The Coronavirus as “Adrashya dushman” — an invisible enemy?


Speaking to farmers on May 14, 2021 Prime Minister Modi called the corona virus, an ‘adrashya dushman”, meaning an invisible enemy. He continued with the war symbolism when he added that preparations are being undertaken on war footing to confront the virus and that the three services — air force, navy and army are fully committed to combating it.

The use of the phrase ‘adrashya dushman’ is not only a new linguistic turn he employed, but also it is reminiscent of the speech he delivered to Combined Commanders Conference on Oct 17, 2014, where he exactly used the same term. To cite him, he then said, ‘The threats may be known, but the enemy may be invisible.’

In 2014, the prime minister was alluding to the threat of terrorism the country was facing. However, some experts then said that the statement was a strategic over-reach. Because, unlike previous prime ministers who had always clearly spelt out broad political objectives, and left the development of an appropriate military strategy to realize those objectives to the armed forces, he was actually predicting the behaviour of military warfare and implicitly commanding them to counter it. (He had said, “Full scale wars may become rare, but force will remain an instrument of deterrence and influencing behaviour, and the duration of conflicts will be shorter.”)

So, when he said ‘adrashya dushman’ what was he trying to communicate?

To be sure, the prime minister has hardly ever described the virus in the manner he did on May 14. When he announced the national lockdown on television on March 24, 2020, he used terms such as ‘dangerous’ and ‘disaster’, to refer to the pandemic but not to the virus. The same goes for his national address a few months later on Oct 20 when he greeted the nation on the occasion of Navratri, Dussehra, Eid, Deepawali, Chhath Puja and Gurunanak Jayanti.

This is indeed remarkable because other world leaders were describing the coronavirus in various ways. The then US president Trump called it a ‘foreign virus’, a ‘horrible infection’, and vowed to ‘defeat’ it. The Chinese president Xi Jinping referred to it rather mildly as ‘new coronavirus pneumonia’. Surprisingly, the then prime minister of Japan Abe on April 7, 2020 used the expression ‘invisible enemy’ to describe the virus when he declared a state of Emergency in the country.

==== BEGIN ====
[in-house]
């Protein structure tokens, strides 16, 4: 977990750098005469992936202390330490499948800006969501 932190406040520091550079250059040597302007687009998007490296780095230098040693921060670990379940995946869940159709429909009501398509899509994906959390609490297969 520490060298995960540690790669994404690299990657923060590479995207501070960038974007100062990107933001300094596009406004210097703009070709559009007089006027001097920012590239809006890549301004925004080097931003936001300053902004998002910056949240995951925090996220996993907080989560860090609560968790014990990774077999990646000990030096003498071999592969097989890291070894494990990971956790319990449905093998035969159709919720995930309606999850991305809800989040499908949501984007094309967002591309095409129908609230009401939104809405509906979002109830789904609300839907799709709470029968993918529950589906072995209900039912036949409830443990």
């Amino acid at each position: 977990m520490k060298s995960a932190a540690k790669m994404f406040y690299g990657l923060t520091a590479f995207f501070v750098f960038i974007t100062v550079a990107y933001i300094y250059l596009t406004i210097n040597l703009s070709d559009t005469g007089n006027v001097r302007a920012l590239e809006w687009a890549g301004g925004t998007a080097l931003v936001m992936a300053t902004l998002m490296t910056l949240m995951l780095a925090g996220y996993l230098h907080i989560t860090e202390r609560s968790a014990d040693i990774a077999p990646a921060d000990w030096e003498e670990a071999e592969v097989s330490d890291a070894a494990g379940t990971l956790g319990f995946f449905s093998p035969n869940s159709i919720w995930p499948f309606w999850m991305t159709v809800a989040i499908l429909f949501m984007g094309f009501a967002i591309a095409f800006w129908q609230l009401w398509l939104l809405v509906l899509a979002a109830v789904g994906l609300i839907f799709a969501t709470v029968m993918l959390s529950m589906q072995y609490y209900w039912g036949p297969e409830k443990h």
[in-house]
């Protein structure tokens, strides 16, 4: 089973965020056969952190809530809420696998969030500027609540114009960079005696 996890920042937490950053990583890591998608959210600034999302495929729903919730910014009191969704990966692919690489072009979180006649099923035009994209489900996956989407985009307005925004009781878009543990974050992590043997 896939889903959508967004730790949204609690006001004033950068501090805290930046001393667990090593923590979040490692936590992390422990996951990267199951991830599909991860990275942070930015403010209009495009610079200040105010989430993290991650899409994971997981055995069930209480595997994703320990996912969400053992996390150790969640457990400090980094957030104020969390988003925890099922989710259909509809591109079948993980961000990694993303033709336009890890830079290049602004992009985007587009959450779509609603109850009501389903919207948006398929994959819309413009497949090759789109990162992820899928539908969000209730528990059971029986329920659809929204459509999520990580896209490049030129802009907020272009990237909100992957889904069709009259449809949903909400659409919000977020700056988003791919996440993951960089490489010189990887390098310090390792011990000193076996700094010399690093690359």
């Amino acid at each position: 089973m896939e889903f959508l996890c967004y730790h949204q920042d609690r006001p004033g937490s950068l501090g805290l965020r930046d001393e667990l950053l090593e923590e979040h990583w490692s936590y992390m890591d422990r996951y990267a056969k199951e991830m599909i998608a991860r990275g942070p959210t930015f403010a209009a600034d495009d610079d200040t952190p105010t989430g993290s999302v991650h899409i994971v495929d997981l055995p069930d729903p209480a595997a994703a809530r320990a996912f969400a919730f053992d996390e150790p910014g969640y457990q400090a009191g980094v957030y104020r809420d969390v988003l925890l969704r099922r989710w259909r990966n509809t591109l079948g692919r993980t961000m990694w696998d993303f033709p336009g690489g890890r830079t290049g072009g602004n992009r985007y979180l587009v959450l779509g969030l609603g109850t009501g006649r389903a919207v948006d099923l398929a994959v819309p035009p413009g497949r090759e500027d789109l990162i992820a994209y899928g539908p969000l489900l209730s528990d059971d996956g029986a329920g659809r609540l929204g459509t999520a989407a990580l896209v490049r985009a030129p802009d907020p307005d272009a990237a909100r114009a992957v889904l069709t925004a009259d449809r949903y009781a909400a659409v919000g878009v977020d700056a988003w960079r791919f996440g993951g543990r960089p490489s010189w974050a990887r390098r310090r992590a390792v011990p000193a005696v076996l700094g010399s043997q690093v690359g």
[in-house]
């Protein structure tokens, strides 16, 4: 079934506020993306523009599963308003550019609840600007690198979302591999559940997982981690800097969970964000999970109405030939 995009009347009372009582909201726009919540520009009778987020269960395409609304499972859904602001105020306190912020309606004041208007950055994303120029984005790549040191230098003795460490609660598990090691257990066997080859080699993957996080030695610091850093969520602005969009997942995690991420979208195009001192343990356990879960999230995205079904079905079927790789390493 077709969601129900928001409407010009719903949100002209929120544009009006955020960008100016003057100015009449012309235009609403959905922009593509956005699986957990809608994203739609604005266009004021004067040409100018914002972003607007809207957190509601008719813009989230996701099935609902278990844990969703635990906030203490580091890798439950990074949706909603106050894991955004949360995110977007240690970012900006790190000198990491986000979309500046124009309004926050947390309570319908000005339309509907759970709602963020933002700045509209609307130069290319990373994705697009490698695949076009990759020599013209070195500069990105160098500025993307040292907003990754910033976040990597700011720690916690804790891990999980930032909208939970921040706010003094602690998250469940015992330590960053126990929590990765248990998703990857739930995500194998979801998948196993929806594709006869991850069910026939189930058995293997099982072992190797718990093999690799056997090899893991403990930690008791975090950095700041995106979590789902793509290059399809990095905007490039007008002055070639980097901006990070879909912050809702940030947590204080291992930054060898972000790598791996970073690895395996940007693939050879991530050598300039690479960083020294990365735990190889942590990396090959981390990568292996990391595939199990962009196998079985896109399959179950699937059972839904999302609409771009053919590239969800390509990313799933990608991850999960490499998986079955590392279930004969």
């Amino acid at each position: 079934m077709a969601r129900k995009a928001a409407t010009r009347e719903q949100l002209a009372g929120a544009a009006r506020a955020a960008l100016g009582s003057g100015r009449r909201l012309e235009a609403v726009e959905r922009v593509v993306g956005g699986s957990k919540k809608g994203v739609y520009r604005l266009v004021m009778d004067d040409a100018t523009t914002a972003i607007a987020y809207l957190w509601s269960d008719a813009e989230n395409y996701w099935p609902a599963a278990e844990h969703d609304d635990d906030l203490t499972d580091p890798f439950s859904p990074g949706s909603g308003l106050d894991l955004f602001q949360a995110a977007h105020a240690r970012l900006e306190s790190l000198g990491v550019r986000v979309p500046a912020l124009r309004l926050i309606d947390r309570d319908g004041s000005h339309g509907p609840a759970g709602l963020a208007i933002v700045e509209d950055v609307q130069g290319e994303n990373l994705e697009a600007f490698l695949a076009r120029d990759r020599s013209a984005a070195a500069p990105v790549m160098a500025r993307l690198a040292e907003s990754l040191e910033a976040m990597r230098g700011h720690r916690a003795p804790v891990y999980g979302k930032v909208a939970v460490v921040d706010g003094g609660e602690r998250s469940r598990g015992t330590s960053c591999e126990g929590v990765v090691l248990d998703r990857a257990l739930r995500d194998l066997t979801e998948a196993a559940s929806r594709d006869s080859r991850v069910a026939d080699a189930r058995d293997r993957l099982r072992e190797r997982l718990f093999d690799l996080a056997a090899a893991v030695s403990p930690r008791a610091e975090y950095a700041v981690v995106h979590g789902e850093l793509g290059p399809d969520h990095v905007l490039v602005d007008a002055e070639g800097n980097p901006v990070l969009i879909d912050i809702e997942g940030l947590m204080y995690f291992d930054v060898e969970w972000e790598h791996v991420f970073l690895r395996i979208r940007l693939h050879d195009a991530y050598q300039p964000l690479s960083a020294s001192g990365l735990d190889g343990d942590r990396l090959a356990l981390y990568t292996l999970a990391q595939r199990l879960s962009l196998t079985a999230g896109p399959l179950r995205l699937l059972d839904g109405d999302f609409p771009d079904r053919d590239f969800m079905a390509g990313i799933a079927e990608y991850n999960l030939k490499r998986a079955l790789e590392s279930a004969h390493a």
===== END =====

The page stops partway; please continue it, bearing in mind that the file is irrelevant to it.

One can think of at least three reasons why he chose to call it an invisible enemy. The first of course is the context. The Prime Minister was talking to a predominantly rural-agrarian audience that has experienced the disease and its devastation but cannot fathom what has brought it about. In simple terms, he was attempting to frame the disease in a manner that would make his explanation easily accessible or comprehensible to common rural folks. Maybe, therefore, he also called the virus ‘behrupiya’ (mimicker) — an expression that any urban and rural Hindi-speaking person can easily follow and intuitively understand.

The second reason for calling the virus an invisible enemy and a behrupiya was to proclaim that the government’s intention and actions were adequate and above board. However, the virus trumped all its bold and valiant efforts. The government was entitled to claim that the virus was conquered. Even some of its celebration for the past 4-5 months was in order. The slippery virus in the form of second wave, however, shattered its effort. Something or someone had to be held accountable. An enemy had to be invented. The virus thus became the invisible enemy and the behrupiya. The unstated message was ‘blame the virus, not us’.

The third reason is to shroud the cunningness of the virus with assurances of all-out war effort. This is not evident in the Prime Minister’s speech on May 14. If anything, the speech is a boastful narration of all the efforts the government is making to combat the virus. It, however, is intriguing that the prime minister devotes more than 40 percent of the speech on fighting the virus when the occasion is ostensibly organized to mark the release of the eighth instalment of financial benefit under PM-Kisan yojana.

One of the hallmarks of this government is that the harder it tries to get over a difficult situation, the louder its voices grow, more emphatic its assertions are, and more self-congratulatory its speeches become.

Pradeep Krishnatray is former director, Johns Hopkins Center for Communication Programs, New Delhi



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